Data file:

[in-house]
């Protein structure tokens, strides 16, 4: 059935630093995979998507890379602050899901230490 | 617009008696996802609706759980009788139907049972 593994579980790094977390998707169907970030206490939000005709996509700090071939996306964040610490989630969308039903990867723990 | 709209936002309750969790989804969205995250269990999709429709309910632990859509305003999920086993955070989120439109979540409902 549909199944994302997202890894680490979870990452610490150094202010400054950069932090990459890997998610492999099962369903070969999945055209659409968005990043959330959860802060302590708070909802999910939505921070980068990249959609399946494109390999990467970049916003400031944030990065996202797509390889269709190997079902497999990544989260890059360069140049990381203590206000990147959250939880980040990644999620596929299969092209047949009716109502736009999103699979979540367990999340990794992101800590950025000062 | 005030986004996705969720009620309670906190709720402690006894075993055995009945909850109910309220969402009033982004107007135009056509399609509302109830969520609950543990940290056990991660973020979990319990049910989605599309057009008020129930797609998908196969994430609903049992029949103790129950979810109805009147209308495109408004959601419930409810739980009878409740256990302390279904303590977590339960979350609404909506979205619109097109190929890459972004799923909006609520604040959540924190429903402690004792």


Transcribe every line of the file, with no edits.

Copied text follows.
[in-house]
């Protein structure tokens, strides 16, 4: 059935630093995979998507890379602050899901230490 | 617009008696996802609706759980009788139907049972 593994579980790094977390998707169907970030206490939000005709996509700090071939996306964040610490989630969308039903990867723990 | 709209936002309750969790989804969205995250269990999709429709309910632990859509305003999920086993955070989120439109979540409902 549909199944994302997202890894680490979870990452610490150094202010400054950069932090990459890997998610492999099962369903070969999945055209659409968005990043959330959860802060302590708070909802999910939505921070980068990249959609399946494109390999990467970049916003400031944030990065996202797509390889269709190997079902497999990544989260890059360069140049990381203590206000990147959250939880980040990644999620596929299969092209047949009716109502736009999103699979979540367990999340990794992101800590950025000062 | 005030986004996705969720009620309670906190709720402690006894075993055995009945909850109910309220969402009033982004107007135009056509399609509302109830969520609950543990940290056990991660973020979990319990049910989605599309057009008020129930797609998908196969994430609903049992029949103790129950979810109805009147209308495109408004959601419930409810739980009878409740256990302390279904303590977590339960979350609404909506979205619109097109190929890459972004799923909006609520604040959540924190429903402690004792």